Many conspirationist movements take advantage of the opportunity to charge discourses with negative emotions, understanding that many people are not able to detach themselves from their fears. The emotional state of emergency is ultimately meant to justify the political state of emergency that follows. "Fear for Germany" is what Melanie Amann called her book on the right wing party AfD (Alternative für Deutschland) in 2017. The Polish journalist Marek Migalski writes "After fear to power" about the Polish Law and Justice party (PiS). Many other examples can easily be found in politics of all European countries, or in the non-democratic organised groups in our civil societies.


Learn to Speak, Help to Speak

Conspiracy fans also make it taboo to speak openly about personal fears and needs, because speaking freely about them makes visible the real existing diversity and individuality in an imagined community. The social glue that holds it together crumbles and the character of the movement is then revealed as an emotional community of convenience.

The approach of "constructive journalism" can be inspiring for civic education/democracy-related learning. Here, emotio and ratio are not played off against each other, but an ethical and constructive attitude towards the democratic public and citizens is in the foreground. The Institute for Constructive Journalism describes it this way: "It is an approach that seeks to provide the audience with a fair, accurate and contextualized picture of the world, without the overemphasizing the negative and what is wrong" (Constructive Institute).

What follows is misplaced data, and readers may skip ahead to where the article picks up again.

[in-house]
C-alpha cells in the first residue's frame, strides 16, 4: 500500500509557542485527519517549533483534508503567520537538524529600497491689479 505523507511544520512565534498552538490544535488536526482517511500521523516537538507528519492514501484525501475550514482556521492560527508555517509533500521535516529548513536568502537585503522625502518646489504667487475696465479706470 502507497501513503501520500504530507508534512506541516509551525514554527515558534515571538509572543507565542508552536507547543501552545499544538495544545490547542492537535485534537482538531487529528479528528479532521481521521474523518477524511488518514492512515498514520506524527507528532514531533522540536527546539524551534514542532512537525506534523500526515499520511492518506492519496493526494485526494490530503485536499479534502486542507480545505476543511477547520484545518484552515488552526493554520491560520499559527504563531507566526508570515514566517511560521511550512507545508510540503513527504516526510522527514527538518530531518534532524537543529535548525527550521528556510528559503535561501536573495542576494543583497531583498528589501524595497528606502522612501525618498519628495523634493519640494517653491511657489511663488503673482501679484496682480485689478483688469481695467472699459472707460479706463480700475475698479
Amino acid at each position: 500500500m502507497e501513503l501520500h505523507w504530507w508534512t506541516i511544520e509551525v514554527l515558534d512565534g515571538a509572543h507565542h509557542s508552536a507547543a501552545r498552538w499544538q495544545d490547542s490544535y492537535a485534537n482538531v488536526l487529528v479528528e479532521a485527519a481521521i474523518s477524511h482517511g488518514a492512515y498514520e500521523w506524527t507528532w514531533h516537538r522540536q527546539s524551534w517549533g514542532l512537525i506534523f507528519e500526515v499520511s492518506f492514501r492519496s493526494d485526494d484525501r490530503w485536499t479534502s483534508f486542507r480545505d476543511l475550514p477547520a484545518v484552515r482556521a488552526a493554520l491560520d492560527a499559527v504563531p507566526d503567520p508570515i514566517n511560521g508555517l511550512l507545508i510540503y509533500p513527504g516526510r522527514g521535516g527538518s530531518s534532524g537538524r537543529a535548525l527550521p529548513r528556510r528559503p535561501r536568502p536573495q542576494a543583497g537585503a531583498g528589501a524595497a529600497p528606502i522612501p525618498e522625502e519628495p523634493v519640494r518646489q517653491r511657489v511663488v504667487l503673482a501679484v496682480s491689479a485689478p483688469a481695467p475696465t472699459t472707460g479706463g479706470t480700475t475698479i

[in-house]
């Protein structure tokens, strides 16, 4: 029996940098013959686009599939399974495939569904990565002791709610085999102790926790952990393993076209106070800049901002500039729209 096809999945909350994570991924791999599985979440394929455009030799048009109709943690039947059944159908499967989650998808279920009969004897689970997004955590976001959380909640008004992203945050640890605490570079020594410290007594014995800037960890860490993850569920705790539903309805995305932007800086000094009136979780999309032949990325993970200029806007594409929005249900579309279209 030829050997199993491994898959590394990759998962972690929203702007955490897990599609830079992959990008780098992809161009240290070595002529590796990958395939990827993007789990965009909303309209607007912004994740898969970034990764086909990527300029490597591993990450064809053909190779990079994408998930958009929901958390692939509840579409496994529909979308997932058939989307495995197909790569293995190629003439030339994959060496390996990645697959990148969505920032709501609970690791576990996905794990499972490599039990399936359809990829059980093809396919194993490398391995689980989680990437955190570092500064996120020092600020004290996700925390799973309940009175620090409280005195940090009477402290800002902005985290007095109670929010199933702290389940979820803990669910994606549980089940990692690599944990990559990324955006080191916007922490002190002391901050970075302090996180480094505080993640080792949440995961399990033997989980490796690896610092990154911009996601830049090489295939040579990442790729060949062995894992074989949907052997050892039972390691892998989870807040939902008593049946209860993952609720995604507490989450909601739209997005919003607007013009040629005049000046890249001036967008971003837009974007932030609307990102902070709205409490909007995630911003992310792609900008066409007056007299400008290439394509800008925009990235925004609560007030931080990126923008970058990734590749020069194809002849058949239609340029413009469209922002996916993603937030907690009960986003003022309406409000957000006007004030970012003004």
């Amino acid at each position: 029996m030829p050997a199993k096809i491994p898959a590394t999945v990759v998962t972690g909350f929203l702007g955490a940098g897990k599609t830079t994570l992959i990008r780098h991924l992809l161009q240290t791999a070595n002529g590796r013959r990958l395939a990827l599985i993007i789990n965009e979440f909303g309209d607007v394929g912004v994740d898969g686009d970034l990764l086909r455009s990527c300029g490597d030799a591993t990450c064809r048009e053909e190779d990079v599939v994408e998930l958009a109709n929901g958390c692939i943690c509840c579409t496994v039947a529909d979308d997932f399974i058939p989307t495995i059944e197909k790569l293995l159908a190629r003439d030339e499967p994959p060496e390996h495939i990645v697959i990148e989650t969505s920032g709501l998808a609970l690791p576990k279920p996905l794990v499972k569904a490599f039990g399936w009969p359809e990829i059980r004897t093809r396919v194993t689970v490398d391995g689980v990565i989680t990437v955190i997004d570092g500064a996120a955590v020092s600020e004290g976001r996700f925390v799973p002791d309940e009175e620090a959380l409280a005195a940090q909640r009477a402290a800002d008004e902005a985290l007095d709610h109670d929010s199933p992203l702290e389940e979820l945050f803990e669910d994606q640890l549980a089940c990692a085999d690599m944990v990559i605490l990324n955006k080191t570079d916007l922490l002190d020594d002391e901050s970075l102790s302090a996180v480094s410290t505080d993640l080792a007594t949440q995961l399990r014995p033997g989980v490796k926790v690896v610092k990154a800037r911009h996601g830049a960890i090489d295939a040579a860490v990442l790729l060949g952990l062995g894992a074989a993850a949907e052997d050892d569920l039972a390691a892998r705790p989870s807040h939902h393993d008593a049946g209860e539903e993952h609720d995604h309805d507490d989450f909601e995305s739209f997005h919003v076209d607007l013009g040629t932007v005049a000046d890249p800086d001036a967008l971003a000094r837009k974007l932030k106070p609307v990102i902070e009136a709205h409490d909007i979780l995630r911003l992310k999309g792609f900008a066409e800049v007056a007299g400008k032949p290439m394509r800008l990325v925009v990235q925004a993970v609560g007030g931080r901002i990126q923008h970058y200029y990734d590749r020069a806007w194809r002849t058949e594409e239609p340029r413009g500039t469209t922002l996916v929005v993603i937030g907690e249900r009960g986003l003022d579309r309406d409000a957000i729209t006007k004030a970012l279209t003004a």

Further Reading

  • Amann, Melanie (2017). Angst für Deutschland. Die Wahrheit über die AfD: wo sie herkommt, wer sie führt, wohin sie steuert, München
  • Bude, Heinz (2014), Gesellschaft der Angst, Hamburg.
  • Strasser, Johano (2013). Gesellschaft in Angst. Zwischen Sicherheitswahn und Freiheit. Gütersloher Verlagshaus, Gütersloh



Politischbilden.de

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This text was published in German language at politischbilden.de under a Creative Commons CC-BY_SA 4.0 license: Nils-Eyk Zimmermann: Ängste und Gefühle.


Nils-Eyk Zimmermann

Nils-Eyk Zimmermann

Editor of Competendo. Coordinator of the project DIGIT-AL Digital Transformation in Adult Learning for Active Citizenship. Secretary of the DARE network. Topics: active citizenship, civil society, digital transformation, non-formal and lifelong learning, capacity building. Blogs here: Blog: Civil Resilience. Email: office@dare-network.eu